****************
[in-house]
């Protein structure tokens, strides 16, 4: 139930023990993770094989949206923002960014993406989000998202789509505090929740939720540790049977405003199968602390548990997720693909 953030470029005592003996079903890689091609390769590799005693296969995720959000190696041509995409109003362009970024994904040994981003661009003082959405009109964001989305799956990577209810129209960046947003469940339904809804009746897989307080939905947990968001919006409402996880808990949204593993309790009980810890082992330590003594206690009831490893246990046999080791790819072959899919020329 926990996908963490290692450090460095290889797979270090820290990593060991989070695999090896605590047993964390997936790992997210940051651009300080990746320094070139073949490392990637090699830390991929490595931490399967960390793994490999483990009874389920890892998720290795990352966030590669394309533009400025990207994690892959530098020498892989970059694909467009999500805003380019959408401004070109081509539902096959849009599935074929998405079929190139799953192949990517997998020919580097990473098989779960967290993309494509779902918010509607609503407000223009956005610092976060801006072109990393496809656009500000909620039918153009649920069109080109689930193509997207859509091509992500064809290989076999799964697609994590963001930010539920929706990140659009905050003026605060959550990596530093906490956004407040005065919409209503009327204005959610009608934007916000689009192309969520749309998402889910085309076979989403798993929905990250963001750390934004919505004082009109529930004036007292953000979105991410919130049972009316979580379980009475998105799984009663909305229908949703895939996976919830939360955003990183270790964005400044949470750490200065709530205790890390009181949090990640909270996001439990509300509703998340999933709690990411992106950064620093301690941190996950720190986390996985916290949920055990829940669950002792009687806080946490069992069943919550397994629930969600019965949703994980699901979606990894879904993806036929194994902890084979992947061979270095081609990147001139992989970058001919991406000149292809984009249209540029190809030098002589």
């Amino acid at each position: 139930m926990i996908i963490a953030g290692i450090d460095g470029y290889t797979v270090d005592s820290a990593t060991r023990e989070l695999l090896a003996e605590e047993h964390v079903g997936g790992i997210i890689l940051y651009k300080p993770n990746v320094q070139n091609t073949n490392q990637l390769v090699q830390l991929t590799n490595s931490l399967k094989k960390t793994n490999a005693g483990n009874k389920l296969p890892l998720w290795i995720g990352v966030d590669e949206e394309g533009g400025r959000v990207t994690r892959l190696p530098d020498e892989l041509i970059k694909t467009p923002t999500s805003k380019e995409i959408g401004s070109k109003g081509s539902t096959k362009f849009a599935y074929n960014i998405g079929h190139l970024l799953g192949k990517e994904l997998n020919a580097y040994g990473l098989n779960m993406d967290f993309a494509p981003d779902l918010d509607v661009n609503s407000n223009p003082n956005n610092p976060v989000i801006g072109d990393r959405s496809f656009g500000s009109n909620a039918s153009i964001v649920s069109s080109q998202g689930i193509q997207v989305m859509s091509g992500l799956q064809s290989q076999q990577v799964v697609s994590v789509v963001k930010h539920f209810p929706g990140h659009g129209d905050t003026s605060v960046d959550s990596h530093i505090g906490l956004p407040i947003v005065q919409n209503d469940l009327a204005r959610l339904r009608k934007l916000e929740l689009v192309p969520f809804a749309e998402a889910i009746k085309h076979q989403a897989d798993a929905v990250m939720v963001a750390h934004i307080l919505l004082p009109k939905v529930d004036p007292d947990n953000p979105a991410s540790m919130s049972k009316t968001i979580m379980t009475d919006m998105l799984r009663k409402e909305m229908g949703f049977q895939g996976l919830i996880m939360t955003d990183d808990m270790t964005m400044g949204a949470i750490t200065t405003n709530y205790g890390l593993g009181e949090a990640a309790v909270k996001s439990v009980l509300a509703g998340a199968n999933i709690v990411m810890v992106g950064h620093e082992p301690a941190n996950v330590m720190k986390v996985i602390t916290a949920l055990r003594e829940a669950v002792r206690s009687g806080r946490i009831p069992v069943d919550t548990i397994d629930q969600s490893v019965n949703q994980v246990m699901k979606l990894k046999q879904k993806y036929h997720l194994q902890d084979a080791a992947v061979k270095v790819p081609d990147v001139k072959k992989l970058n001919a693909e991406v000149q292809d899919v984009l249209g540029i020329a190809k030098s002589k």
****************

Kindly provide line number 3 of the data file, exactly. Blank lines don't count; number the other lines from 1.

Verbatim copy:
């Amino acid at each position: 139930m926990i996908i963490a953030g290692i450090d460095g470029y290889t797979v270090d005592s820290a990593t060991r023990e989070l695999l090896a003996e605590e047993h964390v079903g997936g790992i997210i890689l940051y651009k300080p993770n990746v320094q070139n091609t073949n490392q990637l390769v090699q830390l991929t590799n490595s931490l399967k094989k960390t793994n490999a005693g483990n009874k389920l296969p890892l998720w290795i995720g990352v966030d590669e949206e394309g533009g400025r959000v990207t994690r892959l190696p530098d020498e892989l041509i970059k694909t467009p923002t999500s805003k380019e995409i959408g401004s070109k109003g081509s539902t096959k362009f849009a599935y074929n960014i998405g079929h190139l970024l799953g192949k990517e994904l997998n020919a580097y040994g990473l098989n779960m993406d967290f993309a494509p981003d779902l918010d509607v661009n609503s407000n223009p003082n956005n610092p976060v989000i801006g072109d990393r959405s496809f656009g500000s009109n909620a039918s153009i964001v649920s069109s080109q998202g689930i193509q997207v989305m859509s091509g992500l799956q064809s290989q076999q990577v799964v697609s994590v789509v963001k930010h539920f209810p929706g990140h659009g129209d905050t003026s605060v960046d959550s990596h530093i505090g906490l956004p407040i947003v005065q919409n209503d469940l009327a204005r959610l339904r009608k934007l916000e929740l689009v192309p969520f809804a749309e998402a889910i009746k085309h076979q989403a897989d798993a929905v990250m939720v963001a750390h934004i307080l919505l004082p009109k939905v529930d004036p007292d947990n953000p979105a991410s540790m919130s049972k009316t968001i979580m379980t009475d919006m998105l799984r009663k409402e909305m229908g949703f049977q895939g996976l919830i996880m939360t955003d990183d808990m270790t964005m400044g949204a949470i750490t200065t405003n709530y205790g890390l593993g009181e949090a990640a309790v909270k996001s439990v009980l509300a509703g998340a199968n999933i709690v990411m810890v992106g950064h620093e082992p301690a941190n996950v330590m720190k986390v996985i602390t916290a949920l055990r003594e829940a669950v002792r206690s009687g806080r946490i009831p069992v069943d919550t548990i397994d629930q969600s490893v019965n949703q994980v246990m699901k979606l990894k046999q879904k993806y036929h997720l194994q902890d084979a080791a992947v061979k270095v790819p081609d990147v001139k072959k992989l970058n001919a693909e991406v000149q292809d899919v984009l249209g540029i020329a190809k030098s002589k």